One rare nonpolarizing event in 2020 was the release of Netflix’s “The Queen’s Gambit.” The miniseries about orphaned, struggling chess prodigy Beth Harmon not only captivated audiences, but it also stoked a thirst for the game of chess. Has there ever been a better time to sit quietly looking at game pieces crafted in the vision of a royal court, using strategy and stillness in the pursuit of triumph? And not have to do so through a screen? Whether you’re new to the game or a longtime aficionado, it may be time to refresh your tools.
Chess expert and author of “How to Network” and “How to Land Your Dream Internship” Tam Pham is more than a little giddy about the game’s renaissance, and offers a few pointers about how to shop for a new chess set.
“There are many options out there, but I’m drawn to this one with roll-up vinyls and weighted pieces,” he says. “When I was 13, I won a contest hosted by thechesswebsite, and the founder mailed me this exact chess set. It’s quite affordable now that I’m older, but at the time, it felt like Christmas had come early, and I couldn’t get enough of it!” Pham used to teach chess to children in schools and at his local library, and then to friends at his co-working space (hence the book about networking). He used sets like this one for teaching new students. “They’re simple, affordable, easy to set up, spacious to play on and convenient to bring anywhere,” he says.
While he loves a fancy glass chess set for special occasions (“The Queen’s Gambit” season two premiere, anyone?), he suggests steering clear of them for children or for those new to chess. “The best chess set I ever played with was made of glass, but it was too bulky to carry around, unclear at times to differentiate between the two colors of glass and a pain to set up and clean up,” he says.
While it’s tempting to add one of those multiple-games-in-one sets to your cart, Pham advises against it: “I would avoid those cheap 10-games-in-1 wooden sets. The pieces are so small and light. It’s easy to lose them and hard to see them clearly with such a small board.”
And if you’re looking to self-gift or give someone else a really special set? “If I wanted to splurge, I would love to buy the official wooden chess sets they use for the world championship,” Pham says. New year, new checkmate goals. Now it’s your move: Start scrolling for our favorite chess sets that are still in stock online.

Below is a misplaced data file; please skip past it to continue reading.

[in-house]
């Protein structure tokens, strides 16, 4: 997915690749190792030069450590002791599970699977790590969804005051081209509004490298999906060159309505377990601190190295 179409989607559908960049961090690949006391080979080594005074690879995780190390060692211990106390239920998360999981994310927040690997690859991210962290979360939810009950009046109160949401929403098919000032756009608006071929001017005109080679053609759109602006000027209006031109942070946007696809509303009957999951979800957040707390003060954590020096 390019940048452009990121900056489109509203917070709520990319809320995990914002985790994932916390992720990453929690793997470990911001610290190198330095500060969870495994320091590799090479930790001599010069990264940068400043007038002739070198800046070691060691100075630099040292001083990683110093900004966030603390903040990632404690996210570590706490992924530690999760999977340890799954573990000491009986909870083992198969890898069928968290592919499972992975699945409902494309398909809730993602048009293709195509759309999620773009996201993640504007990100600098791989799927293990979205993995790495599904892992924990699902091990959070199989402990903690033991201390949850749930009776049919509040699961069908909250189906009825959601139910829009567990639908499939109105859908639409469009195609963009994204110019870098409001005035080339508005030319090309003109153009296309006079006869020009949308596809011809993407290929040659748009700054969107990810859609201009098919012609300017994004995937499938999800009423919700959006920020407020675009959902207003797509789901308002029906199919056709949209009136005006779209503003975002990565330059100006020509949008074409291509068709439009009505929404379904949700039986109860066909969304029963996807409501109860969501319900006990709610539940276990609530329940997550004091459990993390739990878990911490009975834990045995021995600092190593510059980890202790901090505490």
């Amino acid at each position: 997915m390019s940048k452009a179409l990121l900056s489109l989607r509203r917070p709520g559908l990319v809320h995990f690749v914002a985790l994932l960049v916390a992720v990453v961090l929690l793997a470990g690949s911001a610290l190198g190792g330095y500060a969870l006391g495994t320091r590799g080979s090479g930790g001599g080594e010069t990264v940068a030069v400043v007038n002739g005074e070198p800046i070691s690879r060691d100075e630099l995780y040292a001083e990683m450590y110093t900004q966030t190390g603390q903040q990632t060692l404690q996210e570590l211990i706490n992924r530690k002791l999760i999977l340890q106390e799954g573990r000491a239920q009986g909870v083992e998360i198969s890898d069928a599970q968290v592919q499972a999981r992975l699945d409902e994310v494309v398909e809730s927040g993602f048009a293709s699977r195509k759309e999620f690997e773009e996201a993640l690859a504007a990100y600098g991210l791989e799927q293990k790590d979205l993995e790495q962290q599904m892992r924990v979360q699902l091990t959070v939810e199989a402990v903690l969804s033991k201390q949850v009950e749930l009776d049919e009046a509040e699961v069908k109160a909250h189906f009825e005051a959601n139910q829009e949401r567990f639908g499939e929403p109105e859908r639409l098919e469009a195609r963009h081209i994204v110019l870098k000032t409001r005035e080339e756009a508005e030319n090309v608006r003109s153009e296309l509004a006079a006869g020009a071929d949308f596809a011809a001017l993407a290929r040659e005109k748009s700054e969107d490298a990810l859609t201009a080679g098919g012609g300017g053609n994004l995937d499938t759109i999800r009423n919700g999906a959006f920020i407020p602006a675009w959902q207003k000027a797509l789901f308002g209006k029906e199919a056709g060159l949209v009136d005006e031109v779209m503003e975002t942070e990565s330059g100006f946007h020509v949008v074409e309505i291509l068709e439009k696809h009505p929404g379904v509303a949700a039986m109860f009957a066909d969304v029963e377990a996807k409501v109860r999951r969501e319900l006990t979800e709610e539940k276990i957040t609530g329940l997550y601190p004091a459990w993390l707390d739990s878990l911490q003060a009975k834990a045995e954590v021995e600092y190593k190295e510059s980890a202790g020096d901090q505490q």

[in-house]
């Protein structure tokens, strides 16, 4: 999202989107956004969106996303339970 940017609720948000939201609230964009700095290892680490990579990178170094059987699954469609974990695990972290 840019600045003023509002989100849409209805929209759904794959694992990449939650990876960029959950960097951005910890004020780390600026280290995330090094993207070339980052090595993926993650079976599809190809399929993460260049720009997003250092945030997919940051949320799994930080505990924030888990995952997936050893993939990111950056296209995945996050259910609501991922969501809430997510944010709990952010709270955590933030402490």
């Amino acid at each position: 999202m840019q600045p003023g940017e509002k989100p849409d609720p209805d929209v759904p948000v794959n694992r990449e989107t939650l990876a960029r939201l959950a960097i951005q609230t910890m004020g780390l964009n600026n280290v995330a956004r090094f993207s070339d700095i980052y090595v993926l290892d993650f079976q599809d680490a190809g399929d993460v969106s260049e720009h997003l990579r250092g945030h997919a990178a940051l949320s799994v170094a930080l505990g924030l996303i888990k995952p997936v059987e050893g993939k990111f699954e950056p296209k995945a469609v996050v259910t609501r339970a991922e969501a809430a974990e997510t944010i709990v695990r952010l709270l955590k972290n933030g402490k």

Endless Market ‘The Queen’s Gambit’ Chess Set (starting at $150.24; etsy.com)
The spitting image of the set Beth Harmon used in “The Queen’s Gambit,” this handmade one is crafted with wood and mother-of-pearl.
WorldWise Imports 3.5-Inch Sheesham French Chess Set With Walnut Board ($80.99; bedbathandbeyond.com)
A refined French-style option with pieces carved from sheesham and boxwood, and a board made from walnut and maple veneer.
Umbra Wobble Chess Set ($249.99; amazon.com)
An innovative design sees magnetized wooden pieces resting in concave squares that create a cool movement in the board, and the pieces’ weighted bases keep them from falling off.
Official World Chess Set ($310.00; worldchess.com)
These are the only pieces approved for play by the official World Chess Championship — and thus, they’re Pham’s splurge self-gift.
LeatherOCityUSA Handmade 16-Inch Marble Chess Set ($204.99; etsy.com)
With that classic black-and-white marble inlay, it doesn’t get much more elegant than this.
Arlmont & Co Yasmine Challenge Onyx and Marble Chess ($51.99, originally $66.99; wayfair.com)
Measuring just 5 inches by 5 inches, this pretty onyx and pink marble set is a more affordable and smaller option, making it a perfect home accessory for any space.
CappadociaDream Onyx Marble Chess Set (starting at $99; etsy.com)
Available as a mini set or more full-size set, this marble option has green facing off against white, and reviewers love the quality and the green velvet case it arrives in. According to them, it’d make an excellent gift for your favorite chess master.
WE Games Tournament Chess Set ($17.50, originally $21; amazon.com)
Nothing bad about basic when it comes to starter sets, Pham says. And this one, with its roll-up board and plastic pieces, is perfect for a beginner or frequent traveler.
John N. Hansen Co. Wood Magnetic Chess Set ($18.99, originally $19.99; macys.com)
It doesn’t get much more affordable for a foldable board that’s also magnetized so you don’t lose your pawns quite so easily. You could even play in a car!
Amerous 15-Inch Magnetic Wooden Chess Set ($43.99, originally $49.99; amazon.com)
This is also handmade from a magnetized, high-quality wood — plus, it comes with two extra queens and even a carrying case.
Bobby Fischer Learn to Play Chess by WE Games ($21.50, originally $29.99; amazon.com)
Highly rated for teaching at-home-always-right-now children.
Harry Potter Wizard Chess Set ($39.99, originally $99.99; amazon.com)
OK, it’s not just kids who love Harry Potter, but whether or not you’re a kid, this is all about fanning out, and wizarding strategy.
Jumbo Checkers and Chess ($99; llbean.com)
This 24-by-24-inch oversize board and its pieces are sealed and primed for outdoor gaming.
True Brands Clear Chess Board Game ($25.99; wayfair.com)
To be clear, this set is glass (aka not recommended by Tam Pham for children starting out), and the pieces are shot glasses with the king, queen, pawns, etc. emblazoned on each glass — so perhaps a perfect chess set fit for adults bored at home?
Acrylic Chess ($200; westelm.com)
The ultimate example of aesthetically pleasing and functional.